PS 85-212 - Plant water stress in Amazonian forest resulting from expansion of road network in Brazil

Friday, August 11, 2017
Exhibit Hall, Oregon Convention Center
Theodore Eyster1, Mark S. Johnson1 and Carlos M. Souza Jr.2, (1)Institute for Resources, Environment, and Sustainability, University of British Columbia, Vancouver, BC, Canada, (2)Instituto do Homen e Meio Ambiente (Imazon), Belém, Brazil

Road building in South America is difficult to monitor, both because of the rate at which roads are constructed, and because new roads are often built, legally or illegally, without the support and oversight of local governments. With high growth rates of the road network in Brazil expected to continue for the next 30-40 years, understanding the environmental impacts of road building is important in informing regulation or advocacy efforts. The objective of this study was to explore how road building in tropical forest ecosystems impacts the water stress of nearby vegetation. We combined a previously compiled dataset on roads built in the Brazilian Amazon between 1982 and 2012 with remotely sensed estimates of canopy leaf water content expressed as the Normalized Difference Water Index (NDWI) in a paired-plot design for areas directly adjacent to roads and areas more distant from the road network to provide a reference condition. Using Google Earth Engine, we explored the effective impact distance of roads, road building in different land use types, differential impacts based on road type, and temporal changes to NDWI adjacent to roads.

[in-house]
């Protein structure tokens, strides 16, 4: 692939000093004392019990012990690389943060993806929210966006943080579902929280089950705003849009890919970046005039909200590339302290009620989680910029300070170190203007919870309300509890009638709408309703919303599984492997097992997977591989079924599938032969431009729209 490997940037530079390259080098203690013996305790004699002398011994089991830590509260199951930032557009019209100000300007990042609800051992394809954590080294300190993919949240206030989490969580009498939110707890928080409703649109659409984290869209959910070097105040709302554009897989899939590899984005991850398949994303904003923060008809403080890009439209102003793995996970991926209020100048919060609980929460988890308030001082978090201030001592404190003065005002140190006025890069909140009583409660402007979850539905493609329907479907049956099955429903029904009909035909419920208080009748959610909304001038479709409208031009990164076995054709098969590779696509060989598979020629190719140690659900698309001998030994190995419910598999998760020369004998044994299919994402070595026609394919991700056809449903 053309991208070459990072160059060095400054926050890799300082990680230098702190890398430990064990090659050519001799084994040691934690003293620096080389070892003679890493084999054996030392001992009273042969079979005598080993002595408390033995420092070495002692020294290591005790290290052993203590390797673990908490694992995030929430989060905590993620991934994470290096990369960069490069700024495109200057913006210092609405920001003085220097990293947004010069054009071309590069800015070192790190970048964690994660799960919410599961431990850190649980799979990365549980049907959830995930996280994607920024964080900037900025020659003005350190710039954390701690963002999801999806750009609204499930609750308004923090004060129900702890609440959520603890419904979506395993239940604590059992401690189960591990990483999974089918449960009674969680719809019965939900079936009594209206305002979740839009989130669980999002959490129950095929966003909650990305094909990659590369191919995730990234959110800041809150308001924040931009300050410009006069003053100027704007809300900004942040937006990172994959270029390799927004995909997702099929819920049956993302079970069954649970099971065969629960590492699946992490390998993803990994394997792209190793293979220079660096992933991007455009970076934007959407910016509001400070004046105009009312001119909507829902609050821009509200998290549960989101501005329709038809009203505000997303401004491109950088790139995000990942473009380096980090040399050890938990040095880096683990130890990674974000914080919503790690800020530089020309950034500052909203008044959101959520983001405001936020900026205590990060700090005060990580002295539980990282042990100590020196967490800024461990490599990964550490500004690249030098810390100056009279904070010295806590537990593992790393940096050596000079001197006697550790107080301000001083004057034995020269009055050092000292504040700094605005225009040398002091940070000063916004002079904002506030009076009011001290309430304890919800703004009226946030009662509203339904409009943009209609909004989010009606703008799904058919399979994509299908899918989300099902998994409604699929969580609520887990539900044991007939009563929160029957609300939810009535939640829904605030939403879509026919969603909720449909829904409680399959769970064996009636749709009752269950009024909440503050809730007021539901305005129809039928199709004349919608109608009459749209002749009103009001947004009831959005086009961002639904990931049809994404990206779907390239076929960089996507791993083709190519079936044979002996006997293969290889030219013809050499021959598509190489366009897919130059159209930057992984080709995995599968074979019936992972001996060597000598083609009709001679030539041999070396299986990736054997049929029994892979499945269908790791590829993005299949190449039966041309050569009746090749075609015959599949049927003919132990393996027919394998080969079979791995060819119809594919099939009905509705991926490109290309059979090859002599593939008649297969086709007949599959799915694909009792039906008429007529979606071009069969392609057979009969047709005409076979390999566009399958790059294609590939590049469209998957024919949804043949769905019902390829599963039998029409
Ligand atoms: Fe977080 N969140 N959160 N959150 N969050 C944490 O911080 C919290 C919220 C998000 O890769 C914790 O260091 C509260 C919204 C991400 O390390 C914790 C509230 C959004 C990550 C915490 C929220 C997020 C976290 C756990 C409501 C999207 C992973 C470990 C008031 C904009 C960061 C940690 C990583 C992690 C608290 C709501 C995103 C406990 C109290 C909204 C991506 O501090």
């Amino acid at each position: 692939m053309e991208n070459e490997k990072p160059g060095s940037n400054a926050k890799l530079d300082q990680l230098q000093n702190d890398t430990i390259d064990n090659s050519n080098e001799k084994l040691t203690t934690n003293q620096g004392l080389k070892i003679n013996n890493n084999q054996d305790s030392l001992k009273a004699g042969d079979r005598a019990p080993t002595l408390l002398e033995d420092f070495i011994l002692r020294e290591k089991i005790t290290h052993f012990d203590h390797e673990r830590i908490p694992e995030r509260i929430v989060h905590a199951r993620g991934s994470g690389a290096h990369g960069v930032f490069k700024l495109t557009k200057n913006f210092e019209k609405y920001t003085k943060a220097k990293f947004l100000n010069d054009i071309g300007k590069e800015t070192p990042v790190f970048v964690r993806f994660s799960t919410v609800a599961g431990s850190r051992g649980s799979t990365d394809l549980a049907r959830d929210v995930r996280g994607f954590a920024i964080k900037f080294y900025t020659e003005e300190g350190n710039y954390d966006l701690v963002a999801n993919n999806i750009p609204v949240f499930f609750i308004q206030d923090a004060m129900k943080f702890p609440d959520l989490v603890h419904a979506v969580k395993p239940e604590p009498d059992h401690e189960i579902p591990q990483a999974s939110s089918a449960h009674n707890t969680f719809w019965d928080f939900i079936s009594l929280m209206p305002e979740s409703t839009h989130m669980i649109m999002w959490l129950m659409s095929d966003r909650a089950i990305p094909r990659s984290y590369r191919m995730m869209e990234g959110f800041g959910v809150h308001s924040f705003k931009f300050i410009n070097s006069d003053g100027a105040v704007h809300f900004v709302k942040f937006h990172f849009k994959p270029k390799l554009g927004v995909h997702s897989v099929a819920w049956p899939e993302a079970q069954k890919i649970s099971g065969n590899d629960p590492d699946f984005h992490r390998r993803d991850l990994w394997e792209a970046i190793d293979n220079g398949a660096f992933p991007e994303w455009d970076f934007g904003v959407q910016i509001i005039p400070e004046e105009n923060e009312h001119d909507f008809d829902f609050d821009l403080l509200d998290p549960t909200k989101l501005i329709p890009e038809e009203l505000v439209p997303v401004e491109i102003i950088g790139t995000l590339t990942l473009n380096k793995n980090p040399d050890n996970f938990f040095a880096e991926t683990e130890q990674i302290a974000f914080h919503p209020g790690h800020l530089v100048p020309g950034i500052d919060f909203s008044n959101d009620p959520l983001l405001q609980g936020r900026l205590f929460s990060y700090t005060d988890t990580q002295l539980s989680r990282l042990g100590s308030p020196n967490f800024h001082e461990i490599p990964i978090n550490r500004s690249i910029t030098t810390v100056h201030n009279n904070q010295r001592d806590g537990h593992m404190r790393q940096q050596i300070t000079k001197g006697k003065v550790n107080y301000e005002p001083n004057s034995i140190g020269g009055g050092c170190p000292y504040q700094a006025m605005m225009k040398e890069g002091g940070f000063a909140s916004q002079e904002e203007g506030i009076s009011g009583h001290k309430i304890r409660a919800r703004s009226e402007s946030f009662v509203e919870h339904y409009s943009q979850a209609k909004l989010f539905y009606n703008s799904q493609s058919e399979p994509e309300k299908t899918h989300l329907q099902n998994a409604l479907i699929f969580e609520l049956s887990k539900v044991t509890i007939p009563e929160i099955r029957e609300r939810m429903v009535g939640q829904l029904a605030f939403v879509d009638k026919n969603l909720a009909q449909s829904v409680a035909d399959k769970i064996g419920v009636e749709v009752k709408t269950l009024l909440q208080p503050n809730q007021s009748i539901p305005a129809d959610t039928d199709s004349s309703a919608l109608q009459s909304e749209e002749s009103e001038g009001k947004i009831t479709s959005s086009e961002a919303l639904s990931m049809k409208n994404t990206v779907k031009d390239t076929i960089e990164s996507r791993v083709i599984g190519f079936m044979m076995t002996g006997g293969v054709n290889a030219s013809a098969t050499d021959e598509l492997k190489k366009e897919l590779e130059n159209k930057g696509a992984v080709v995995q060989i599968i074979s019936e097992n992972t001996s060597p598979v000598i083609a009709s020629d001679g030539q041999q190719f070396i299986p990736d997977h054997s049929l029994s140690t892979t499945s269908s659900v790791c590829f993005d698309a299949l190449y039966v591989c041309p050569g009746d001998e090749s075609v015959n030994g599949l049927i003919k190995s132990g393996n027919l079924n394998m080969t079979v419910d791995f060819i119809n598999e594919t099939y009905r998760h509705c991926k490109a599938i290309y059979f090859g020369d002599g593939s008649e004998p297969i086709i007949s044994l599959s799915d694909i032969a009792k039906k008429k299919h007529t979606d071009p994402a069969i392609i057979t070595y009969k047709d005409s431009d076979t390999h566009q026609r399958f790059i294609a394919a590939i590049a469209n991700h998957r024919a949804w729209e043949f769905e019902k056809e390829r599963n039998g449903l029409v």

Initial results suggested that road edge impacts are observable to a distance of 150 meters, and that a reference area from 150 to 500 m is appropriate. Applying these buffer distances to a larger subset of roads, we compared roads built in ecological stations, national parks, state parks, biological reserves, extractive reserves, and unprotected areas. The largest apparent impacts were from roads built in national parks and extractive reserves. Looking at roads across Brazil built in these two land designations, we found significant changes (p < 0.05) to the relationship between adjacent and reference NDWI values when comparing pre-road conditions (more than 3 years before road building) with the post-road condition. This suggests that road building may act as a catalyst for impacting plant water stress on adjacent areas. These results have implications for road building and management in Brazil, and suggest that roads should be routed around parks and extractive reserves when possible. Additional work is warranted to utilize Google Earth Engine to explore other landscape changes associated with Brazilian road construction.